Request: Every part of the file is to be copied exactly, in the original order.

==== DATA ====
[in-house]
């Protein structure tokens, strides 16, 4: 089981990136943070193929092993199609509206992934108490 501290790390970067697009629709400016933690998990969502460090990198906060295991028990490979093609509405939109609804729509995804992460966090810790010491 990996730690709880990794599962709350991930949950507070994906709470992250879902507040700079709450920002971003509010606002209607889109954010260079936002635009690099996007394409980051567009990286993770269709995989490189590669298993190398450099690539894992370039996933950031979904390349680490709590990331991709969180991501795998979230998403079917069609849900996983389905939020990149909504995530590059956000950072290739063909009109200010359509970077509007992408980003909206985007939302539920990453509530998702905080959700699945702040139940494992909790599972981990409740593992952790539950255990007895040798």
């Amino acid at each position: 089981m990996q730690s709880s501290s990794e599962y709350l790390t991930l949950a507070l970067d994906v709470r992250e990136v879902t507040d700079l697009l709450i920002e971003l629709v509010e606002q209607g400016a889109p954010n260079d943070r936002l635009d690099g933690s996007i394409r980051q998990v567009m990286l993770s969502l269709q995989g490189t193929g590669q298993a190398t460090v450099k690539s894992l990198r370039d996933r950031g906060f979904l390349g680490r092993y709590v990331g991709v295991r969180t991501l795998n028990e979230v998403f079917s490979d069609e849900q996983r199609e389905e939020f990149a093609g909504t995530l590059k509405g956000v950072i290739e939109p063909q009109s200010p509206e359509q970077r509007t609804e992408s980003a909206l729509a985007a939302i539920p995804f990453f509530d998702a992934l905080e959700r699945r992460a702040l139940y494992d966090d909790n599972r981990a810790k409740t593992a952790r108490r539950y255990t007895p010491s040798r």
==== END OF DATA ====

[in-house]
């Protein structure tokens, strides 16, 4: 089981990136943070193929092993199609509206992934108490 501290790390970067697009629709400016933690998990969502460090990198906060295991028990490979093609509405939109609804729509995804992460966090810790010491 990996730690709880990794599962709350991930949950507070994906709470992250879902507040700079709450920002971003509010606002209607889109954010260079936002635009690099996007394409980051567009990286993770269709995989490189590669298993190398450099690539894992370039996933950031979904390349680490709590990331991709969180991501795998979230998403079917069609849900996983389905939020990149909504995530590059956000950072290739063909009109200010359509970077509007992408980003909206985007939302539920990453509530998702905080959700699945702040139940494992909790599972981990409740593992952790539950255990007895040798």
């Amino acid at each position: 089981m990996q730690s709880s501290s990794e599962y709350l790390t991930l949950a507070l970067d994906v709470r992250e990136v879902t507040d700079l697009l709450i920002e971003l629709v509010e606002q209607g400016a889109p954010n260079d943070r936002l635009d690099g933690s996007i394409r980051q998990v567009m990286l993770s969502l269709q995989g490189t193929g590669q298993a190398t460090v450099k690539s894992l990198r370039d996933r950031g906060f979904l390349g680490r092993y709590v990331g991709v295991r969180t991501l795998n028990e979230v998403f079917s490979d069609e849900q996983r199609e389905e939020f990149a093609g909504t995530l590059k509405g956000v950072i290739e939109p063909q009109s200010p509206e359509q970077r509007t609804e992408s980003a909206l729509a985007a939302i539920p995804f990453f509530d998702a992934l905080e959700r699945r992460a702040l139940y494992d966090d909790n599972r981990a810790k409740t593992a952790r108490r539950y255990t007895p010491s040798r």